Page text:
On the other hand, there seems to be a very definite correlation between Bryant's increased scoring -- and vastly increased shooting and missing -- and the Lakers' inconsistency. It was highlighted early in December when Bryant scored 51 points and the Lakers lost to Golden State in overtime, much to the visible disgust of teammates Ron Harper and Rick Fox.
Bryant's argument is that Jackson's strategy "bottles him up," that he is now at an age when he needs to be "turning my game up, not down." But how can his game be "turned up" at the expense of his team? How can he really feel he has become the best player in the game -- and that's really what this is all about -- when he is padding his personal stats at the expense of this team? And isn't it worthwhile to trade a scoring title for a ring?
These are questions Phil Jackson had better start buzzing around in Kobe Bryant's brain before the season gets any older. Bryant's still young and thinks opportunities for seasons like the one he had last year are limitless. They are not. One bad decision and you find yourself at age 30 in Denver or Vancouver or even New Jersey, wondering where it all went wrong. For his sake, though, if Kobe does leave the Lakers, I hope he goes to Washington, to the only man who might be able to help him acquire some perspective.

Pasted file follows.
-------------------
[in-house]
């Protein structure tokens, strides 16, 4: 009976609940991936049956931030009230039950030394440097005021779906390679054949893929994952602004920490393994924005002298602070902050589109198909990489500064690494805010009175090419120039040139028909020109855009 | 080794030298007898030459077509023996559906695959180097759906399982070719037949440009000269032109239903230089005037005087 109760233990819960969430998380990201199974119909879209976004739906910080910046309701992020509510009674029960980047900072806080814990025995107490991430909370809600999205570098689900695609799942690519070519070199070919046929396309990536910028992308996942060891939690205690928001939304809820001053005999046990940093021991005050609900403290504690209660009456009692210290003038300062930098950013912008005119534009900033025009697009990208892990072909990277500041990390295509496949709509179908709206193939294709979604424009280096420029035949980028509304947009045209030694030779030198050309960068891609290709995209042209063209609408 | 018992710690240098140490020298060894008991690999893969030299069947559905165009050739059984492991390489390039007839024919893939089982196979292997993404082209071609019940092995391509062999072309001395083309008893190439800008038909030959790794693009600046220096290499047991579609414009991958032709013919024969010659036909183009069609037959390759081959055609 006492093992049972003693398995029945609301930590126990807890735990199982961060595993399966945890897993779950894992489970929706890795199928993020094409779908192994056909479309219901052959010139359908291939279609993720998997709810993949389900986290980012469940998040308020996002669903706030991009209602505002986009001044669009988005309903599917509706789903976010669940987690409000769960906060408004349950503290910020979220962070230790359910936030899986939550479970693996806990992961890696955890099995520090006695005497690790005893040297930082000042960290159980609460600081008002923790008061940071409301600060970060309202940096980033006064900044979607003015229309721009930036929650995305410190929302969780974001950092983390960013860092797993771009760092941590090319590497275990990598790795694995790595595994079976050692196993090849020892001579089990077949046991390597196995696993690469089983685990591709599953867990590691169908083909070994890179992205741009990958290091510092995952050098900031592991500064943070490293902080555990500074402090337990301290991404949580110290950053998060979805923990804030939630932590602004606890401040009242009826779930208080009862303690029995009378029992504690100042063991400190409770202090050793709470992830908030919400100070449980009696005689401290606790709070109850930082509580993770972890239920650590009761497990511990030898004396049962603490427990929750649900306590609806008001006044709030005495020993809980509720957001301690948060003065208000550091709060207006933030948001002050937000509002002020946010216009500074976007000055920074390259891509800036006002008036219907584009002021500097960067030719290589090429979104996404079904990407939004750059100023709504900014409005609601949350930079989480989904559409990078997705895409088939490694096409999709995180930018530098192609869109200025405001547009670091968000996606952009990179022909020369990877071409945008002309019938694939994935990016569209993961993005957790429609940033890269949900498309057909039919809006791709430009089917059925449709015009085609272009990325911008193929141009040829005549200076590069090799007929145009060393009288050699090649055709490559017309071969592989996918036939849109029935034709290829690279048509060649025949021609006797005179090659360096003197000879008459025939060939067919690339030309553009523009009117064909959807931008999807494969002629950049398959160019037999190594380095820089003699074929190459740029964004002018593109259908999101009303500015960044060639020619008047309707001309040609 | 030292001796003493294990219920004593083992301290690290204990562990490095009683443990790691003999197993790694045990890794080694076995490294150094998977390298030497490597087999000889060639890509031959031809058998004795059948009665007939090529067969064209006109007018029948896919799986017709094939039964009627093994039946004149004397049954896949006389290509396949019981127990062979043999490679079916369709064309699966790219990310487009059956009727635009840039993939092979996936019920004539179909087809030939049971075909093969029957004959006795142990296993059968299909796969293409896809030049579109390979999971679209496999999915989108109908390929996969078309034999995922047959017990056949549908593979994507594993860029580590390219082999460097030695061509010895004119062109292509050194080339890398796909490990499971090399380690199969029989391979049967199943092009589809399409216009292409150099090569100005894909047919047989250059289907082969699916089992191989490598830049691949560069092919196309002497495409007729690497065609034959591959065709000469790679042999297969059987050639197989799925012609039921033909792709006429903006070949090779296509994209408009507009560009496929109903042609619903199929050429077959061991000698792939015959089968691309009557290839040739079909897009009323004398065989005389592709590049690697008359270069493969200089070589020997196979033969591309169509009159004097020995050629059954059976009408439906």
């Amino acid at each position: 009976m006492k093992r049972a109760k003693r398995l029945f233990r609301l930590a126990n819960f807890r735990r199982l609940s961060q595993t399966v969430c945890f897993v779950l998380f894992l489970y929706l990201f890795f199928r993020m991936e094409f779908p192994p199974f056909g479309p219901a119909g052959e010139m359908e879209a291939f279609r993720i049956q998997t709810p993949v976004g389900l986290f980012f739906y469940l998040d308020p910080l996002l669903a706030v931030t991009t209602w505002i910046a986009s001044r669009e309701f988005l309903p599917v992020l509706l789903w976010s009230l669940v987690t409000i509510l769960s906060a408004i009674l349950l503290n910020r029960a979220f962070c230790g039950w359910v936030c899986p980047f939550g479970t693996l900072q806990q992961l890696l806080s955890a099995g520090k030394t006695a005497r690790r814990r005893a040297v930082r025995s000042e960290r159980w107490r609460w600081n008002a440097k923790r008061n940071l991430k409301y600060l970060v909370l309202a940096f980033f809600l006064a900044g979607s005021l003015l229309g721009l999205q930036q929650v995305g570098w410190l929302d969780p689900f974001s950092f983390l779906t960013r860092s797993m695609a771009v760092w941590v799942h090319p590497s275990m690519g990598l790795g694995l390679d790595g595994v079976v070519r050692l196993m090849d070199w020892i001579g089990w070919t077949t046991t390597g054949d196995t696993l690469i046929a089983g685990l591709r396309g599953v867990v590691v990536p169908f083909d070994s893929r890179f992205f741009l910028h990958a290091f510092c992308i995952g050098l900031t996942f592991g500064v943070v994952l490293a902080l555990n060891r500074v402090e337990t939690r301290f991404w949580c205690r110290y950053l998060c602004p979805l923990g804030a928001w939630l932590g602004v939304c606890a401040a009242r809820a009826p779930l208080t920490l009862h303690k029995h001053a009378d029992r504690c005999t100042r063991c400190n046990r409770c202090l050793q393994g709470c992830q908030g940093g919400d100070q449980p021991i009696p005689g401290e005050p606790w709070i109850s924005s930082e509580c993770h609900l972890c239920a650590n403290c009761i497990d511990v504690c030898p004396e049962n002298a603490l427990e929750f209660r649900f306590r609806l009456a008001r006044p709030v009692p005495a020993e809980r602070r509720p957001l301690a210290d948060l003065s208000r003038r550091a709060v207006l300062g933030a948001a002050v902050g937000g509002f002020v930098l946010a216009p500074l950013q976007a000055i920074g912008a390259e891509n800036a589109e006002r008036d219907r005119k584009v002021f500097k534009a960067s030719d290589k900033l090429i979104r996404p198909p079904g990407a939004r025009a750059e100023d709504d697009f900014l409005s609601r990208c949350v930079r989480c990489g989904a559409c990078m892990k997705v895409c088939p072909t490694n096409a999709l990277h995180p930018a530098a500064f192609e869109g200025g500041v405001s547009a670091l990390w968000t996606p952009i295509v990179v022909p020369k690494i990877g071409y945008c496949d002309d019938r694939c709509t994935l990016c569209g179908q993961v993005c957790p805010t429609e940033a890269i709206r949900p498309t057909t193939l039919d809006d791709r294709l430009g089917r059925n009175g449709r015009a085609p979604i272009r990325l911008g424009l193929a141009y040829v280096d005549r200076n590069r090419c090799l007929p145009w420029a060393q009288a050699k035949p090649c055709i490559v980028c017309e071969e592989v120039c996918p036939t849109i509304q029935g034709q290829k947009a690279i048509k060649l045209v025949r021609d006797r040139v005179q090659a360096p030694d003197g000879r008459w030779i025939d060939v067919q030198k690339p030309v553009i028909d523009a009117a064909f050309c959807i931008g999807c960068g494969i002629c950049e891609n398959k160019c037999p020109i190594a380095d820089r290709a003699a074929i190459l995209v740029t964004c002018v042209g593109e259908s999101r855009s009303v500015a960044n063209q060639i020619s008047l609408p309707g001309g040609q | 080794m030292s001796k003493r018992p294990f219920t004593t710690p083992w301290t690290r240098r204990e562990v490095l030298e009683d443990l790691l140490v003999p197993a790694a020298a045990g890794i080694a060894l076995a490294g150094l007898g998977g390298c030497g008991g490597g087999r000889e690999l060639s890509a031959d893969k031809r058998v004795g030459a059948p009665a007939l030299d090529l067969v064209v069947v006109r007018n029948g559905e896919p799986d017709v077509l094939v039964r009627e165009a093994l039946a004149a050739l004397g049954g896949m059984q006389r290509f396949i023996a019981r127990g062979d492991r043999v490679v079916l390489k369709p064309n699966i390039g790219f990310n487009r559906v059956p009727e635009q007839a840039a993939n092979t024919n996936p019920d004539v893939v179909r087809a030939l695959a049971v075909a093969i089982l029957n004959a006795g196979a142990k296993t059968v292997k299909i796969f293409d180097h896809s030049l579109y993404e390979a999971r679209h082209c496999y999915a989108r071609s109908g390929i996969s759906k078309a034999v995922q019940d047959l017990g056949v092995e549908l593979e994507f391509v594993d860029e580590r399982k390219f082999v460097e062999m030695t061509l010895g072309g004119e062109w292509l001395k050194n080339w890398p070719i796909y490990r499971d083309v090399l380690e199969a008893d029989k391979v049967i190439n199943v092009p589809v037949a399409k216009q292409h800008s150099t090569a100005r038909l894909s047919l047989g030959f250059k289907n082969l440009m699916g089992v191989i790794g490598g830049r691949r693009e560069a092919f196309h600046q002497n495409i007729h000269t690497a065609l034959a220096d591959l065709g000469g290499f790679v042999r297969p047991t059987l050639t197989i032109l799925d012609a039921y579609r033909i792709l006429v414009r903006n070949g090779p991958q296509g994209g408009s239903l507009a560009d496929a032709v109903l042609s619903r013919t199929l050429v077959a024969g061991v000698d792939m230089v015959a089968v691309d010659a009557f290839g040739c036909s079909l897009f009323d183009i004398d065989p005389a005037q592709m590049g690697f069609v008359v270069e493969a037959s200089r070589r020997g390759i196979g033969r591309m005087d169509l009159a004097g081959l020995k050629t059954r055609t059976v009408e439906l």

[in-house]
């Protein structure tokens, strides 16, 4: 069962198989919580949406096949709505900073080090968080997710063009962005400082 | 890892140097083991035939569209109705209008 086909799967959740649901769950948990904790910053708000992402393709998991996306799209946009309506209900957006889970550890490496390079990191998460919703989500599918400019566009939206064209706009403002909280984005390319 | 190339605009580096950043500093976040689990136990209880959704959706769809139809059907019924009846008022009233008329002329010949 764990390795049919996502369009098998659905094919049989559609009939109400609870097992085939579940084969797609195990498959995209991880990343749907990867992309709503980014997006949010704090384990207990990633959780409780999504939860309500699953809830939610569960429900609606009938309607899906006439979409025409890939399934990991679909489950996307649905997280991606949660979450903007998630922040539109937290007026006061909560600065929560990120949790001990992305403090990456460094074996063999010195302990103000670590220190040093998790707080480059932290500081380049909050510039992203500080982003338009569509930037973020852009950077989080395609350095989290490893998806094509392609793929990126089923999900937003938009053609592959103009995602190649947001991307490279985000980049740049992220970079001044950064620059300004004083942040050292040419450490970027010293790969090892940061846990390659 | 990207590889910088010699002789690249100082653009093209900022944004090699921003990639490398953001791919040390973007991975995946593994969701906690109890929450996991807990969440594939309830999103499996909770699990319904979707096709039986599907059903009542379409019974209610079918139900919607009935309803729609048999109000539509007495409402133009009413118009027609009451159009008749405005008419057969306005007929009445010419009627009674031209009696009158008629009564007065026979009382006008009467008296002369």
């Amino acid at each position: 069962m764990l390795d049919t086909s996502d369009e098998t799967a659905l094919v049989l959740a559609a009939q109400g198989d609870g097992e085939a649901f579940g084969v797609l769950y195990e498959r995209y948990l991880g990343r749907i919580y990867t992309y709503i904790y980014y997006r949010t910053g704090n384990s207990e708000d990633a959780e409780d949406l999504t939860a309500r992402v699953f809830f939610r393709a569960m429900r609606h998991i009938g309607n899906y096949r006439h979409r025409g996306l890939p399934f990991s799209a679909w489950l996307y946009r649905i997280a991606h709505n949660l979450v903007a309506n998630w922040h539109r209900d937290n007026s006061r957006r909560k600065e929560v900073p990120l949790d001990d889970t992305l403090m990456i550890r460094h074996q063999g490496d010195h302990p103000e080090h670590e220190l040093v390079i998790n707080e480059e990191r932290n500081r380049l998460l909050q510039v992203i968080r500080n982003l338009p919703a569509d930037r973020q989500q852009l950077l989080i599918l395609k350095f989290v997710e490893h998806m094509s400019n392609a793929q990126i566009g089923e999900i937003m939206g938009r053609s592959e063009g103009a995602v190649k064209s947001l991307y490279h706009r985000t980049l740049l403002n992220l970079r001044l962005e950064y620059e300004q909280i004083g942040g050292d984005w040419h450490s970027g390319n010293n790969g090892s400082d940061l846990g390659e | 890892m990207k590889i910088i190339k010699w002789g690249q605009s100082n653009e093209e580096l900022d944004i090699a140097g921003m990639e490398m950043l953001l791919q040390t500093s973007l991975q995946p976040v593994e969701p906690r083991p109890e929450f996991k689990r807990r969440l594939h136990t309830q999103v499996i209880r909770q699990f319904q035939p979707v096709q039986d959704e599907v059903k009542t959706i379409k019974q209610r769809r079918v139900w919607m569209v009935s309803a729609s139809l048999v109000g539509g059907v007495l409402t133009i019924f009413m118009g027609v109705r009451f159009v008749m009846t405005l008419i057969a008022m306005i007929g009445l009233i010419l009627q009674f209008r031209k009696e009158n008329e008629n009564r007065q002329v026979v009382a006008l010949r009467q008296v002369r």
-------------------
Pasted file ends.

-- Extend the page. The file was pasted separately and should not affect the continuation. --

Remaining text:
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Ravens' pass coverage beats Giants, CBS
Forget the Super Bowl -- I'd shell out $37.50 on pay per view to see the Baltimore Ravens' defense vs. the St. Louis Rams' offense. No boring punts or inept tackling, so we'll eliminate the Ravens' offense and the Rams' defense. Just Ray Lewis and company vs. Kurt Warner and his. The Rams get four downs; if they don't convert, Baltimore gets two points. I'm serious about this. Wouldn't you pay to see that match? Wouldn't you rather watch it than the Super Bowl you just saw?
I thought CBS's coverage of the game was dreadful. The key to the greatness of the Ravens' defense is not how they rush the passer -- I don't think I saw more than five plays where Kerry Collins didn't have adequate time to set up and throw -- but the way they disguise their coverages.
The way it looks to me when I'm watching the Baltimore defense is that teams are always throwing under the coverage -- that is, the coverage of the defensive backfield -- and then getting their receivers whacked by 250-pound linebackers. I've never seen a team where linebackers made so many tackles or broke up so many passes downfield. In fact, it seemed that during the entire Super Bowl the Ravens' linebackers and secondary were moving toward Collins' passes before the Giants' receivers even made their cuts.
I just watched the tape of the game again, and four of Collins' first five passes were tipped or nearly intercepted, and for the game I counted seven tipped balls -- six well beyond the line of scrimmage. That's what separates the Ravens from other great defenses like the '85 Chicago Bears, which were primarily pass-rushing defenses, and I don't think the CBS analysts stopped one time to analyze the Baltimore coverage. Former Super Bowl MVP Phil Simms was as stymied in the booth as Collins was on the field.